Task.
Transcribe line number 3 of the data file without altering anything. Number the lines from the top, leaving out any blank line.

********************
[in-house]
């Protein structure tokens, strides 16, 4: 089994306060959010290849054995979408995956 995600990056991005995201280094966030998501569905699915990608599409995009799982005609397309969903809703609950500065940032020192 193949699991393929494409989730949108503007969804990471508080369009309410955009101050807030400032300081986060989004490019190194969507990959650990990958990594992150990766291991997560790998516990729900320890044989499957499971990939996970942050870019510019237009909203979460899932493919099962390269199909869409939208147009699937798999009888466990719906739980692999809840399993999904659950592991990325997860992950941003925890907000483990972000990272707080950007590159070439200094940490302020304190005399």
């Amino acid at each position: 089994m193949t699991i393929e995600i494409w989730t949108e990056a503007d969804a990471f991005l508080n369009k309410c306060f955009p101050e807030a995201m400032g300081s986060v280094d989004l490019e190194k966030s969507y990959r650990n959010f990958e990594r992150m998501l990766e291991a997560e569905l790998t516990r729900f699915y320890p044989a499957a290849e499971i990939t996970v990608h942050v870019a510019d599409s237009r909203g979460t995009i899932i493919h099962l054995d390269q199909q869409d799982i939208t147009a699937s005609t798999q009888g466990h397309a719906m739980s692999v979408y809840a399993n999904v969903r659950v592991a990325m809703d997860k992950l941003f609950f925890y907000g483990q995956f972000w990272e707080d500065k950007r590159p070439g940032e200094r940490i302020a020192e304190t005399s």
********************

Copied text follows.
């Amino acid at each position: 089994m193949t699991i393929e995600i494409w989730t949108e990056a503007d969804a990471f991005l508080n369009k309410c306060f955009p101050e807030a995201m400032g300081s986060v280094d989004l490019e190194k966030s969507y990959r650990n959010f990958e990594r992150m998501l990766e291991a997560e569905l790998t516990r729900f699915y320890p044989a499957a290849e499971i990939t996970v990608h942050v870019a510019d599409s237009r909203g979460t995009i899932i493919h099962l054995d390269q199909q869409d799982i939208t147009a699937s005609t798999q009888g466990h397309a719906m739980s692999v979408y809840a399993n999904v969903r659950v592991a990325m809703d997860k992950l941003f609950f925890y907000g483990q995956f972000w990272e707080d500065k950007r590159p070439g940032e200094r940490i302020a020192e304190t005399s």